A review of a fatal shooting last year in Sunland by Los Angeles police who were on the ground and in a helicopter found that several officers fired after the suspect no longer posed an imminent threat and that others were too far away to determine the threat.
The report released Friday provides insight into a decision by the Los Angeles Police Commission that 12 officers violated department policy on the use of lethal force in the death of Anthony Soderberg.
The review provides a detailed summary of the May 8, 2017, incident in which a woman called police when she encountered a 29-year-old man in her home who was "speaking to himself and referencing Jesus," the report said.
The fatal incident marked the first time that Los Angeles Police Department SWAT officers opened fire from a helicopter, which was brought in because the house was perched on a hill and in dense terrain.
Commissioners in a closed session this week voted 3 to 1 to find 12 of 13 officers out of policy in the shooting, in opposition to a report by Chief Charlie Beck that found the officers' actions were justified. Steve Soboroff, the president of the commission, supported Beck's position but declined to comment on his reasons.
The commission report concluded that Soderberg, who barricaded himself inside the home and engaged in an hours-long standoff with the LAPD, posed a threat when he armed himself with a pistol and fired into the air at the helicopter and at officers. But the investigation found that he was not armed when he emerged from the home.
The report concluded that officers failed to continually reassess the threat Soderberg posed throughout the incident. Nine of the 12 officers cited a gun or a "dark object" in rationalizing the gunfire that came after Soderberg emerged from the home. But, the report said, the investigation found no dark objects or guns outside of the home.
One officer fired 14 rounds from the helicopter, which was 75 to 85 yards away from Soderberg. Three of the other officers shot from a "considerable distance" — as much as 189 yards — which the commissioners said limited their ability to accurately assess Soderberg's actions as a deadly threat. The commission said that it was "not reasonable for these officers, from their distant location, to believe their intervention with lethal force was warranted."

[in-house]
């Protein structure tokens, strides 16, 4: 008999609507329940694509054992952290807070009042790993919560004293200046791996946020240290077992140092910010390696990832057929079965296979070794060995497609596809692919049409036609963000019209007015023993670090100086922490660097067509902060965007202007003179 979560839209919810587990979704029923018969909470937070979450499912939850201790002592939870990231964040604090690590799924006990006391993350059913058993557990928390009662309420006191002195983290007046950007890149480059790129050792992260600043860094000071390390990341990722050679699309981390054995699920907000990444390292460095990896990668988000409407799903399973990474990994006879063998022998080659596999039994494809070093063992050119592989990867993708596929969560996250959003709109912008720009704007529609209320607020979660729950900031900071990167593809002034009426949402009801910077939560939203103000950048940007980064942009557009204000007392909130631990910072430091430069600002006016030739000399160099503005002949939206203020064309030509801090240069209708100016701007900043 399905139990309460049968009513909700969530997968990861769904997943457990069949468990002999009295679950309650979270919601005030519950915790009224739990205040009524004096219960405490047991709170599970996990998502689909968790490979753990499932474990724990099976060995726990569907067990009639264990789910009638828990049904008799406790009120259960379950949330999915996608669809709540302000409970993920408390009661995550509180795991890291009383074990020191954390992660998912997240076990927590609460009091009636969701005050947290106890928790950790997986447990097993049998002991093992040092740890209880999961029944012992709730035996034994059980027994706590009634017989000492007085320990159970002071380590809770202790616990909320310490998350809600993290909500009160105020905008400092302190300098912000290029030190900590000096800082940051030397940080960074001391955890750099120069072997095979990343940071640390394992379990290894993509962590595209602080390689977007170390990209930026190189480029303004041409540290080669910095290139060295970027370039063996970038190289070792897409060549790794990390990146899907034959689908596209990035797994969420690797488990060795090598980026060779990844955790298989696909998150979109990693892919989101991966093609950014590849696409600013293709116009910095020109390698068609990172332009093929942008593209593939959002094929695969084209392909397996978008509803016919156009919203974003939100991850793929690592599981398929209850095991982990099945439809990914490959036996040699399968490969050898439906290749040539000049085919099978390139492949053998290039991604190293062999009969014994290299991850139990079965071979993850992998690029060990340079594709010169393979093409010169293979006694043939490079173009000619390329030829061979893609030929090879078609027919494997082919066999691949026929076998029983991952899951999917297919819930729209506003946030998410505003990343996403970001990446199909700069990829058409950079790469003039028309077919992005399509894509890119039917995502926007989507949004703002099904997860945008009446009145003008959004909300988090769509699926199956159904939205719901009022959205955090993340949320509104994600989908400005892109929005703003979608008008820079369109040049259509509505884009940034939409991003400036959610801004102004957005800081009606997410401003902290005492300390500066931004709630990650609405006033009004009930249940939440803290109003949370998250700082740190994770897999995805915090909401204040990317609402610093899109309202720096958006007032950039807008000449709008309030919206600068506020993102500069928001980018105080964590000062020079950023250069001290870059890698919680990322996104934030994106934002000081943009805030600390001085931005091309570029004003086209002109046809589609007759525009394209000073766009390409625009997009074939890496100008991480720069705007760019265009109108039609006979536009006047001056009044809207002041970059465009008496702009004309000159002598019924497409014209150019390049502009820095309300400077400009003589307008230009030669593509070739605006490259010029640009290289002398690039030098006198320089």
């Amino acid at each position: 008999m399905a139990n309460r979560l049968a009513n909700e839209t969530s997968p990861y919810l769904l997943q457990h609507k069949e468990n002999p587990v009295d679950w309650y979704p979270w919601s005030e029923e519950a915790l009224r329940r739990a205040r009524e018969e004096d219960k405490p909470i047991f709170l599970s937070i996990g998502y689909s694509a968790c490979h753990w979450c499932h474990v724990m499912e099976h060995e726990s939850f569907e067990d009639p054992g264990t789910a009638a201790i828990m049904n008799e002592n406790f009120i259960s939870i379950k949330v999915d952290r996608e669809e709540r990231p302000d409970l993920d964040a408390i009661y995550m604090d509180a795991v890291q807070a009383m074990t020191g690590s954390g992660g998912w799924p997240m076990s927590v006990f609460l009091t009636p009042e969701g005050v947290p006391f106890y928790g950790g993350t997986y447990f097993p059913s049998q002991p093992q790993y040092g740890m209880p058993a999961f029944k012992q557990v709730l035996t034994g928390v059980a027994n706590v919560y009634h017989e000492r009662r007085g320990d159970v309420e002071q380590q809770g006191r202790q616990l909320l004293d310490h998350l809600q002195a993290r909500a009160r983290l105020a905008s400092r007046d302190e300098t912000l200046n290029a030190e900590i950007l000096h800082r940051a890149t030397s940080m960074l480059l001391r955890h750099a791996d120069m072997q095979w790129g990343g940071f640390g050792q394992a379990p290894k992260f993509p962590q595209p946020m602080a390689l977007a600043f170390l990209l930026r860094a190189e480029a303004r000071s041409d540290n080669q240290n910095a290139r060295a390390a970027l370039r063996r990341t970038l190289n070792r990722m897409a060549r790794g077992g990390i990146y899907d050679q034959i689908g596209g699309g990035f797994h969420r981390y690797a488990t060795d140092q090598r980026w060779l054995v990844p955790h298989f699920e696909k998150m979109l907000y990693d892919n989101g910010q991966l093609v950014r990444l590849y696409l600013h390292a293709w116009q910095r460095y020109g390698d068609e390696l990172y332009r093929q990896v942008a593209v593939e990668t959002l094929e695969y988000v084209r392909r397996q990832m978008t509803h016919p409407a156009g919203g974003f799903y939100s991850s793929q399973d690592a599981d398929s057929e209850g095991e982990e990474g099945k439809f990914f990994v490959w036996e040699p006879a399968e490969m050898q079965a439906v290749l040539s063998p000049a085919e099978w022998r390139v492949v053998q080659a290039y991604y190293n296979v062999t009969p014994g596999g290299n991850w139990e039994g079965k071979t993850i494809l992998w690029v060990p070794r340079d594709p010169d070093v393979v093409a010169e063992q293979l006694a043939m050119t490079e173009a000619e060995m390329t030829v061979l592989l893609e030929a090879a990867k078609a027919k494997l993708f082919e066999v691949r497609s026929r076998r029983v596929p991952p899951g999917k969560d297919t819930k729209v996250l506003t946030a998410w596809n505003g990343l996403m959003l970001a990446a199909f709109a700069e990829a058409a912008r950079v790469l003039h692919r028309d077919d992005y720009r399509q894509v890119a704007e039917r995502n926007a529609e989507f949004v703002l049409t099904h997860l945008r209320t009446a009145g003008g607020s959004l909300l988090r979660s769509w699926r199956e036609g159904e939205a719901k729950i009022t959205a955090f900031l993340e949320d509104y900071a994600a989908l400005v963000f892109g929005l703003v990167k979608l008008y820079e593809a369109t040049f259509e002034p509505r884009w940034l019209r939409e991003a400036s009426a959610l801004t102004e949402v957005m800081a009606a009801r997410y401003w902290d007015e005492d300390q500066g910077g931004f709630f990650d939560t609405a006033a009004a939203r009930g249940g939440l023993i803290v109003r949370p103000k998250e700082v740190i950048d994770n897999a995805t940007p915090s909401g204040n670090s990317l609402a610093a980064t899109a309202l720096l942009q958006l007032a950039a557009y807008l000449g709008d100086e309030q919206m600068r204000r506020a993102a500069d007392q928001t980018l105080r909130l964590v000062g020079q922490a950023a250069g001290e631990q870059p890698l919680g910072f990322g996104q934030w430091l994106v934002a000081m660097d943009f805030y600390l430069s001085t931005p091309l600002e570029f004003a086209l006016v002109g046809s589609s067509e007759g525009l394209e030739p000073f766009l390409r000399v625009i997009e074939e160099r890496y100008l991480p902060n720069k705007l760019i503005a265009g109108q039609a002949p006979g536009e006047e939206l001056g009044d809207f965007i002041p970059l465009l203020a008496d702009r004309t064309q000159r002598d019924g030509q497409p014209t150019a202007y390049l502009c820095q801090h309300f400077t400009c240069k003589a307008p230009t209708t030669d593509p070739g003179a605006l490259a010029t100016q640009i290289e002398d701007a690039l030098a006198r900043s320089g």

Most of the officers were veterans of the department with experience ranging from 11 years to 24 years.
In his report to commissioners, Beck said that all the officers involved in the incident acted in policy. The police union that represents rank-and-file officers said in an earlier statement that it was "extremely disappointed with the commission's decision" and that the officers should be getting a "thank you" instead of a rebuke.
Sam Walker, an expert on police accountability, and a former professor of criminal justice at the University of Nebraska at Omaha, said that there seemed to be "multiple problems" with the shooting.
"You can definitely fault the shooting from a helicopter and you can definitely fault the shooting from 189 yards," Walker said.
In recent years, Walker said that police departments across the nation — including the LAPD — have embraced deescalation tactics. Just last year, the LAPD revised its use-of-force policy, calling on officers to try to deescalate tense situations.
"You don't automatically do the first thing you think you should do," Walker said.
An attorney for Soderberg's family, Greg Kirakosian, filed a wrongful death lawsuit against the department this week. The suit alleges that some witnesses have contradicted the official account of the shooting. Kirakosian said that Soderberg was homeless at the time of the incident and had wandered into the home to find something to eat. He was wounded 17 times, Kirakosian said.
"He was riddled with gunshot wounds," he said.
The incident began about 9 a.m. after a woman found Soderberg in her kitchen. She escaped out of a window. Officers from the Metropolitan Division SWAT team determined that because the home was in an "elevated position at the end of a cul-de-sac in hilly terrain," Soderberg posed more of a threat, according to a review of the incident by Beck.
A lieutenant contacted a captain and asked permission to bring in a helicopter. The request was relayed up the chain of command and approved, and a crisis team was also brought in to negotiate with Soderberg.
The first round of gunfire began at 1:05 p.m., when an officer fired two to three rounds after he saw Soderberg holding a blue steel handgun 30 feet away. The commission found that officer acted within policy.
According to the report, Soderberg fired at the helicopter at about 1:08 p.m., then went inside the house. When he emerged at 1:48 p.m., he was no longer armed, according to the report. The last round of gunfire came from police at 2:42 p.m., the report said.
Investigators found seven cartridge casings fired from Soderberg's weapon.